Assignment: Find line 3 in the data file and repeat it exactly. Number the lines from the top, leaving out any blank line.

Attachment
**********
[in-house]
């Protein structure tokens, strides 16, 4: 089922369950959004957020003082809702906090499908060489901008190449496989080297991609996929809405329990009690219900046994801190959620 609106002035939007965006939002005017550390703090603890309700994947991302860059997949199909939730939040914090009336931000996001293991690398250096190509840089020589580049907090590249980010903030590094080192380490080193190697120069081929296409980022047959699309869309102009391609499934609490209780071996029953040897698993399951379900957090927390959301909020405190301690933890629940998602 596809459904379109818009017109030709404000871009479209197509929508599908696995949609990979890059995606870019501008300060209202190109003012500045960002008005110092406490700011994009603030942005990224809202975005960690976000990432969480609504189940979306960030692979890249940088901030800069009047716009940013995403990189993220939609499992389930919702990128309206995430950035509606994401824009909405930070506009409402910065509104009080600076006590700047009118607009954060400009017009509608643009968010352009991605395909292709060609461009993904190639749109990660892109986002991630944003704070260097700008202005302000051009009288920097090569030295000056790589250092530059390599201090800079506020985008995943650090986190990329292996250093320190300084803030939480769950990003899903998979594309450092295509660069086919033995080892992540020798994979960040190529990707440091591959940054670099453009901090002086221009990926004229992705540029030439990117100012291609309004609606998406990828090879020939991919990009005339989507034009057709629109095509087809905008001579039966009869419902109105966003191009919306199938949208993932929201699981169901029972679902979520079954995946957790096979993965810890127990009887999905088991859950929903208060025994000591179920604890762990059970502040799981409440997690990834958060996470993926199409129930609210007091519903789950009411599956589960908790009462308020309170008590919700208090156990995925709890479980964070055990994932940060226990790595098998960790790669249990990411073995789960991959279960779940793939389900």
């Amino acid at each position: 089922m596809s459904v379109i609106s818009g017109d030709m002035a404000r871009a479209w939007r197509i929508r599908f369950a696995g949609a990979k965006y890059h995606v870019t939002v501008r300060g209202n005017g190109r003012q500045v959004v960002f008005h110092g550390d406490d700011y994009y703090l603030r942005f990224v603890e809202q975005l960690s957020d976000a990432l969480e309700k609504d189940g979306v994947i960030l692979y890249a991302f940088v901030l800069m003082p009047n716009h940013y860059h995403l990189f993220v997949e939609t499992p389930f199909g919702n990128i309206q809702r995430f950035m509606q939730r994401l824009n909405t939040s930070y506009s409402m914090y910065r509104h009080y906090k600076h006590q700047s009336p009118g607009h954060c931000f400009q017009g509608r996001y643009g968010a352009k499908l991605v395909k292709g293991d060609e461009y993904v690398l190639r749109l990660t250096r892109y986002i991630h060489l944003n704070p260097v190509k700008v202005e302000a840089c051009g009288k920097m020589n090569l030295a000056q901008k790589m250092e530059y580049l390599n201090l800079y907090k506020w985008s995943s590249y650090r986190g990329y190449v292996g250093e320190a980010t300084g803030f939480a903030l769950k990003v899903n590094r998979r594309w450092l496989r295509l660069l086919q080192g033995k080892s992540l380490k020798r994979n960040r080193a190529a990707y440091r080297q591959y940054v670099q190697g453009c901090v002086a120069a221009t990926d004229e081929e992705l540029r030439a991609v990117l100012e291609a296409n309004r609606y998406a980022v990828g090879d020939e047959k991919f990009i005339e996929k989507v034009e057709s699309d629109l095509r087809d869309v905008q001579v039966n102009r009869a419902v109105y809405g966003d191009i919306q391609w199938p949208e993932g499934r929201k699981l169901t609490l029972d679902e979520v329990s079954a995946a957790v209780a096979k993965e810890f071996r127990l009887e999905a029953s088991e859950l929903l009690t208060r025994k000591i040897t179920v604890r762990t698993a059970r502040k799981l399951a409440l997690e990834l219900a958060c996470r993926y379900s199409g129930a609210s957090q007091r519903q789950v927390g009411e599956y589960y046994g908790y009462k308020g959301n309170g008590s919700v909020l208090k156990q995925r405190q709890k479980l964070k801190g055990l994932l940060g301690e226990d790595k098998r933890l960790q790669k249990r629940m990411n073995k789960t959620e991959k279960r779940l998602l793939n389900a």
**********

């Amino acid at each position: 089922m596809s459904v379109i609106s818009g017109d030709m002035a404000r871009a479209w939007r197509i929508r599908f369950a696995g949609a990979k965006y890059h995606v870019t939002v501008r300060g209202n005017g190109r003012q500045v959004v960002f008005h110092g550390d406490d700011y994009y703090l603030r942005f990224v603890e809202q975005l960690s957020d976000a990432l969480e309700k609504d189940g979306v994947i960030l692979y890249a991302f940088v901030l800069m003082p009047n716009h940013y860059h995403l990189f993220v997949e939609t499992p389930f199909g919702n990128i309206q809702r995430f950035m509606q939730r994401l824009n909405t939040s930070y506009s409402m914090y910065r509104h009080y906090k600076h006590q700047s009336p009118g607009h954060c931000f400009q017009g509608r996001y643009g968010a352009k499908l991605v395909k292709g293991d060609e461009y993904v690398l190639r749109l990660t250096r892109y986002i991630h060489l944003n704070p260097v190509k700008v202005e302000a840089c051009g009288k920097m020589n090569l030295a000056q901008k790589m250092e530059y580049l390599n201090l800079y907090k506020w985008s995943s590249y650090r986190g990329y190449v292996g250093e320190a980010t300084g803030f939480a903030l769950k990003v899903n590094r998979r594309w450092l496989r295509l660069l086919q080192g033995k080892s992540l380490k020798r994979n960040r080193a190529a990707y440091r080297q591959y940054v670099q190697g453009c901090v002086a120069a221009t990926d004229e081929e992705l540029r030439a991609v990117l100012e291609a296409n309004r609606y998406a980022v990828g090879d020939e047959k991919f990009i005339e996929k989507v034009e057709s699309d629109l095509r087809d869309v905008q001579v039966n102009r009869a419902v109105y809405g966003d191009i919306q391609w199938p949208e993932g499934r929201k699981l169901t609490l029972d679902e979520v329990s079954a995946a957790v209780a096979k993965e810890f071996r127990l009887e999905a029953s088991e859950l929903l009690t208060r025994k000591i040897t179920v604890r762990t698993a059970r502040k799981l399951a409440l997690e990834l219900a958060c996470r993926y379900s199409g129930a609210s957090q007091r519903q789950v927390g009411e599956y589960y046994g908790y009462k308020g959301n309170g008590s919700v909020l208090k156990q995925r405190q709890k479980l964070k801190g055990l994932l940060g301690e226990d790595k098998r933890l960790q790669k249990r629940m990411n073995k789960t959620e991959k279960r779940l998602l793939n389900a």